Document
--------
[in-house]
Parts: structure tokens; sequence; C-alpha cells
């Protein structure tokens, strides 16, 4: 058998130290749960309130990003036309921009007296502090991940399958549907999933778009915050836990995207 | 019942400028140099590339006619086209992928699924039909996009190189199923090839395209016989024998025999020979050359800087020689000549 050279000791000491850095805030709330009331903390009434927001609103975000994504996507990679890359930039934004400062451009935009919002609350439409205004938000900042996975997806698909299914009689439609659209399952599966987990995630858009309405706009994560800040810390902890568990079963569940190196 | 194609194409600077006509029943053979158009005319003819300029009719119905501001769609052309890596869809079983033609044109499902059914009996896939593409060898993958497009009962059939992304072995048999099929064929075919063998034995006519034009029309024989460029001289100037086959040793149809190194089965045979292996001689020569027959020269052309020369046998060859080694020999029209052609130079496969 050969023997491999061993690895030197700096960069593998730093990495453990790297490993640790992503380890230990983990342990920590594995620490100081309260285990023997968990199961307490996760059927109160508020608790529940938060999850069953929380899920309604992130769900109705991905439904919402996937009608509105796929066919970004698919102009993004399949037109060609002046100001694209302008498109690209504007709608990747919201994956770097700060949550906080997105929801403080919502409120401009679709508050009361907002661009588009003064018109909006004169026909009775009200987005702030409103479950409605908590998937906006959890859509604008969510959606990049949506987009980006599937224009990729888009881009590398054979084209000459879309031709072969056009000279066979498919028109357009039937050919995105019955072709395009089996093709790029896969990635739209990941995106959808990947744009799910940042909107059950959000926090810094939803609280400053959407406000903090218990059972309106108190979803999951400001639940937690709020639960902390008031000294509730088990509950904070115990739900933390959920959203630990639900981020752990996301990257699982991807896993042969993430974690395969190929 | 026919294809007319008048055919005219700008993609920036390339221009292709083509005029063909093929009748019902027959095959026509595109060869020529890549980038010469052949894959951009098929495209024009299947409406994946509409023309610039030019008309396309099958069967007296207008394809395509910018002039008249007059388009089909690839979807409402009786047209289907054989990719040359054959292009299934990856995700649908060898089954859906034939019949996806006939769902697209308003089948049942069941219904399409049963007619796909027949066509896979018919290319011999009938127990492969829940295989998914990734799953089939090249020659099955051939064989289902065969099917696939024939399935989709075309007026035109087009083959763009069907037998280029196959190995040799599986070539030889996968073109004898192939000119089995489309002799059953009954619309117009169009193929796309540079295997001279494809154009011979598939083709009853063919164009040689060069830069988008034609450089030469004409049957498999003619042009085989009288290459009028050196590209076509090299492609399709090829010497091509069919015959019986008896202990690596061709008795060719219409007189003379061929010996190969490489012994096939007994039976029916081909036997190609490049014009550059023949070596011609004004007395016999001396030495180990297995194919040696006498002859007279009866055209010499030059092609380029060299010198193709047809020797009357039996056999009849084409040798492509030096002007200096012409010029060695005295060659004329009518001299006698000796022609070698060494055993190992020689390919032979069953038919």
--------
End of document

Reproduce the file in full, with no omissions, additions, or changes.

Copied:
[in-house]
Parts: structure tokens; sequence; C-alpha cells
């Protein structure tokens, strides 16, 4: 058998130290749960309130990003036309921009007296502090991940399958549907999933778009915050836990995207 | 019942400028140099590339006619086209992928699924039909996009190189199923090839395209016989024998025999020979050359800087020689000549 050279000791000491850095805030709330009331903390009434927001609103975000994504996507990679890359930039934004400062451009935009919002609350439409205004938000900042996975997806698909299914009689439609659209399952599966987990995630858009309405706009994560800040810390902890568990079963569940190196 | 194609194409600077006509029943053979158009005319003819300029009719119905501001769609052309890596869809079983033609044109499902059914009996896939593409060898993958497009009962059939992304072995048999099929064929075919063998034995006519034009029309024989460029001289100037086959040793149809190194089965045979292996001689020569027959020269052309020369046998060859080694020999029209052609130079496969 050969023997491999061993690895030197700096960069593998730093990495453990790297490993640790992503380890230990983990342990920590594995620490100081309260285990023997968990199961307490996760059927109160508020608790529940938060999850069953929380899920309604992130769900109705991905439904919402996937009608509105796929066919970004698919102009993004399949037109060609002046100001694209302008498109690209504007709608990747919201994956770097700060949550906080997105929801403080919502409120401009679709508050009361907002661009588009003064018109909006004169026909009775009200987005702030409103479950409605908590998937906006959890859509604008969510959606990049949506987009980006599937224009990729888009881009590398054979084209000459879309031709072969056009000279066979498919028109357009039937050919995105019955072709395009089996093709790029896969990635739209990941995106959808990947744009799910940042909107059950959000926090810094939803609280400053959407406000903090218990059972309106108190979803999951400001639940937690709020639960902390008031000294509730088990509950904070115990739900933390959920959203630990639900981020752990996301990257699982991807896993042969993430974690395969190929 | 026919294809007319008048055919005219700008993609920036390339221009292709083509005029063909093929009748019902027959095959026509595109060869020529890549980038010469052949894959951009098929495209024009299947409406994946509409023309610039030019008309396309099958069967007296207008394809395509910018002039008249007059388009089909690839979807409402009786047209289907054989990719040359054959292009299934990856995700649908060898089954859906034939019949996806006939769902697209308003089948049942069941219904399409049963007619796909027949066509896979018919290319011999009938127990492969829940295989998914990734799953089939090249020659099955051939064989289902065969099917696939024939399935989709075309007026035109087009083959763009069907037998280029196959190995040799599986070539030889996968073109004898192939000119089995489309002799059953009954619309117009169009193929796309540079295997001279494809154009011979598939083709009853063919164009040689060069830069988008034609450089030469004409049957498999003619042009085989009288290459009028050196590209076509090299492609399709090829010497091509069919015959019986008896202990690596061709008795060719219409007189003379061929010996190969490489012994096939007994039976029916081909036997190609490049014009550059023949070596011609004004007395016999001396030495180990297995194919040696006498002859007279009866055209010499030059092609380029060299010198193709047809020797009357039996056999009849084409040798492509030096002007200096012409010029060695005295060659004329009518001299006698000796022609070698060494055993190992020689390919032979069953038919």